Online retail giant Amazon announced this morning that it's agreed to buy the organic grocery chain Whole Foods for a reported $13.4 billion. For the mammoth e-commerce company, the deal would clear a massively wide entryway into the brick-and-mortar space. For Whole Foods, The New York Times notes the deal affords it the ability to stave off pressure from investors incensed by languid stock prices. The deal is still pending.
WHY IT MATTERS
Neither company here is exactly new to the beer business. Whole Foods has established a reputation for building shelves bolstered by strong craft offerings, and has even launched a house brand of its own in Houston, Texas. Amazon has been exploring online alcohol delivery services in a number of different markets, to varying degrees of success and failure.
Viewing this deal through beer goggles, then, raises an obvious question: What does this deal mean for the brewing industry? Right now, any answer to that is a speculative answer. But hey, it’s Friday, so we called up Bart Watson, staff economist at the Brewers Association, to do some forecasting.
Although he was quick to note the deal hasn’t closed, Watson did say the merger has the “potential to have a lot of ripples in beer,” both as it relates to the two companies involved as well as the burgeoning tech-booze sector being driven by online delivery apps like Drizly. But to answer what it might mean for beer, he says, “You’ve got to try to read the tea leaves about what this deal means overall.”
“Is this about Amazon broadening e-commerce to get into grocery stores? Is this about Amazon trying to build brick-and-mortar? Is it a combo of the two?” asks Watson. “Or is this something else new, something different that we haven’t even thought about? Amazon has the capabilities to do some interesting stuff. They do offer the ability to direct order stuff, and now they’ve got local stores they can pair that with.”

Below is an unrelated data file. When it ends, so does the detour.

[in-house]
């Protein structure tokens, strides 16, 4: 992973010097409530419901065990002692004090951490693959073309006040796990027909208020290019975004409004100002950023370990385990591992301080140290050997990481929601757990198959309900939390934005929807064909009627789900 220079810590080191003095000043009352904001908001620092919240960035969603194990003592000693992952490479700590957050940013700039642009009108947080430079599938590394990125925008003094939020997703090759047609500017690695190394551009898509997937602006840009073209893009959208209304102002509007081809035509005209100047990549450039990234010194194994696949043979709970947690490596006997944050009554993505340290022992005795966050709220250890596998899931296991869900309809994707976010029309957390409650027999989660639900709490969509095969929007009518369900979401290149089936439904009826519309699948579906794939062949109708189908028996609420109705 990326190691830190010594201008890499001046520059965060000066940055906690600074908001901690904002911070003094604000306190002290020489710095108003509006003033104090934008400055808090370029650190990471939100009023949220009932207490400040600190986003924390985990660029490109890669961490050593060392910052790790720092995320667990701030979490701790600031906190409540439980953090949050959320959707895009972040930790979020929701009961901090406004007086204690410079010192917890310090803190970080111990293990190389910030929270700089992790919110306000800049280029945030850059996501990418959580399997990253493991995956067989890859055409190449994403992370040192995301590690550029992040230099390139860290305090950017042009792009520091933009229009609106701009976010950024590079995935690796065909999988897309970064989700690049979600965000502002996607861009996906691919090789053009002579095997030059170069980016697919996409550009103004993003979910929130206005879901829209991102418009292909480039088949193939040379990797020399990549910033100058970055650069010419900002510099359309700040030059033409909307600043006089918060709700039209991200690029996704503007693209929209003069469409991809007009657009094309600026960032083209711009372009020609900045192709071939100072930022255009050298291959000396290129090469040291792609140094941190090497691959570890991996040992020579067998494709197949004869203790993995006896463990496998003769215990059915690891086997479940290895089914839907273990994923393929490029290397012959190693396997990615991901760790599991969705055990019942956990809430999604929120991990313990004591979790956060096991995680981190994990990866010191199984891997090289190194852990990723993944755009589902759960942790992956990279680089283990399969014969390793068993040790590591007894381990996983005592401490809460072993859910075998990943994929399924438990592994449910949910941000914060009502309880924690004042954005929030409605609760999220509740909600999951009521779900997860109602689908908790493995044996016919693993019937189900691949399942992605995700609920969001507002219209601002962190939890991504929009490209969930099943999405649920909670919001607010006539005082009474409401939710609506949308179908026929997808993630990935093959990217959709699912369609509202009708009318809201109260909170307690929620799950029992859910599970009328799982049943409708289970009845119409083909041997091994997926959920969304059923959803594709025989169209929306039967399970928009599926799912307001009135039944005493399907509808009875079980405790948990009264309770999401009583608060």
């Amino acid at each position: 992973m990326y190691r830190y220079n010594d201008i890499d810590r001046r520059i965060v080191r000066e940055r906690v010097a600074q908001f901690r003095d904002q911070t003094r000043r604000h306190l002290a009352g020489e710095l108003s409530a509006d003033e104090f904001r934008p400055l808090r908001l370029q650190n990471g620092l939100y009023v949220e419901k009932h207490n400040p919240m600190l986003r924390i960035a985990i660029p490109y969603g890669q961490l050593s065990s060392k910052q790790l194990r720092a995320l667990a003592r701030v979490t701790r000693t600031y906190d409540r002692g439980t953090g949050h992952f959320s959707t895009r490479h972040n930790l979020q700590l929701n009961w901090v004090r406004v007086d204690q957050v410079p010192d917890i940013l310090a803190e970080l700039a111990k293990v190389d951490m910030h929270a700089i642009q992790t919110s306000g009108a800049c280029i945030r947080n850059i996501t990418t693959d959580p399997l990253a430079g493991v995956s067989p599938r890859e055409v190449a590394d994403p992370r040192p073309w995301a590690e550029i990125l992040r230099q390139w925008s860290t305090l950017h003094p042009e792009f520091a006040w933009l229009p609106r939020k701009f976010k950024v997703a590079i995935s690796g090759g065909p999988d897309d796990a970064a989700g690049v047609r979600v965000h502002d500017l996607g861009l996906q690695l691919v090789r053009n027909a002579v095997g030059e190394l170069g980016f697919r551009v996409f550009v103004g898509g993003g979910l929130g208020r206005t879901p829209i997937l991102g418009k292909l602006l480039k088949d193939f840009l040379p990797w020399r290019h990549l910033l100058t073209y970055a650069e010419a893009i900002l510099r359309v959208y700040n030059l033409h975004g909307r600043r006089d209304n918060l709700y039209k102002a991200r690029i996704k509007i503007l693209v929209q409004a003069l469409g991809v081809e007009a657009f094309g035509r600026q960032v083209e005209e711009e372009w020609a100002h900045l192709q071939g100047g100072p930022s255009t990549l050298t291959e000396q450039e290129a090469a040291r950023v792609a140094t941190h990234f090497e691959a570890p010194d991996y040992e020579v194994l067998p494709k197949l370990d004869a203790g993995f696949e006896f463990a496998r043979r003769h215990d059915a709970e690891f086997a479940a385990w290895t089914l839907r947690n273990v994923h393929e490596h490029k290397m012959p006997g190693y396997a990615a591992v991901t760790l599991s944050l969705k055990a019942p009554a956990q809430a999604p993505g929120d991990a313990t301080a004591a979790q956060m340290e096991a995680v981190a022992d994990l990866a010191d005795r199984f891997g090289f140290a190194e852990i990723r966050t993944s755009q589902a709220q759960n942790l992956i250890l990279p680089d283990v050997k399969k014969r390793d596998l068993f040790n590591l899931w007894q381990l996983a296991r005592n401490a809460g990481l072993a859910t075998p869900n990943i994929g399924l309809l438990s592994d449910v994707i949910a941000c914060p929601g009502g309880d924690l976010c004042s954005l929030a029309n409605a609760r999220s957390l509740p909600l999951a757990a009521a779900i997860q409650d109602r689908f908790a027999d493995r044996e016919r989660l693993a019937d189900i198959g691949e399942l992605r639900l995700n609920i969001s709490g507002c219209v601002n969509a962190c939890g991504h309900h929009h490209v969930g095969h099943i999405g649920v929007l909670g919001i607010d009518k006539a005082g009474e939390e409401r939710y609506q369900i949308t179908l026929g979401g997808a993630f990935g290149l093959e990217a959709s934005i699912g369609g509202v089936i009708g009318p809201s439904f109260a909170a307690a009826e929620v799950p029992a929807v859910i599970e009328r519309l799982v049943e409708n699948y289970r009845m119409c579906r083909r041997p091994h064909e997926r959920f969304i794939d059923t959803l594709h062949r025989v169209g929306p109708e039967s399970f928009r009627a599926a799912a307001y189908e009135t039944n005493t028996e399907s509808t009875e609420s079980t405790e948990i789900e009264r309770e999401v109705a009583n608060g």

So what’s that mean for the digital and physical beer aisles the two sides operate?
For Amazon, Watson says, Whole Foods could yield new beer sales data and theoretically provide hundreds of new physical locations from which to deliver beer. On the other hand, Whole Foods could possibly make huge inroads into the online beer marketplace.
“Amazon is the dominant player in e-commerce and has a pretty ubiquitous platform for ordering things over the web,” Watson elaborates. “If and how the Whole Foods side can leverage that, have more people touching their stores, getting eyeballs, that’s clearly how it helps them.”
Meanwhile, for a lot of growing regional craft brands, chain sales have become critical to growth—places like Costco, Kroger, even Target. If this Amazon deal can leverage Whole Foods' reputation for great craft selections, or even hyper-local selections, we could see a lot more paths to market for small producers. That, of course, is assuming those paths stay somewhat neutral, which is always a challenge in the beer industry.
Furthermore, the deal could affect the upstart online alcohol delivery industry being spearheaded by the likes of the aforementioned Drizly—the types of companies Watson says have sort of “created the fourth tier.” Indeed, that industry is growing rapidly. As we reported back in November, online alcohol sales have grown at a near 12% annual growth rate over the past five years, driven in large part by demand for craft beer. But, that might not be of solace to smaller online delivery services because, as Watson says, “people don’t really care where they get it.”
“I can ask Alexa and get it pretty quickly,” he adds. “Certainly there’s that integration.”
Either way, this may be a sign of things to come.
“E-commerce was going to have to come to the beer business more and more,” says Watson. “This might be the first big domino to fall.”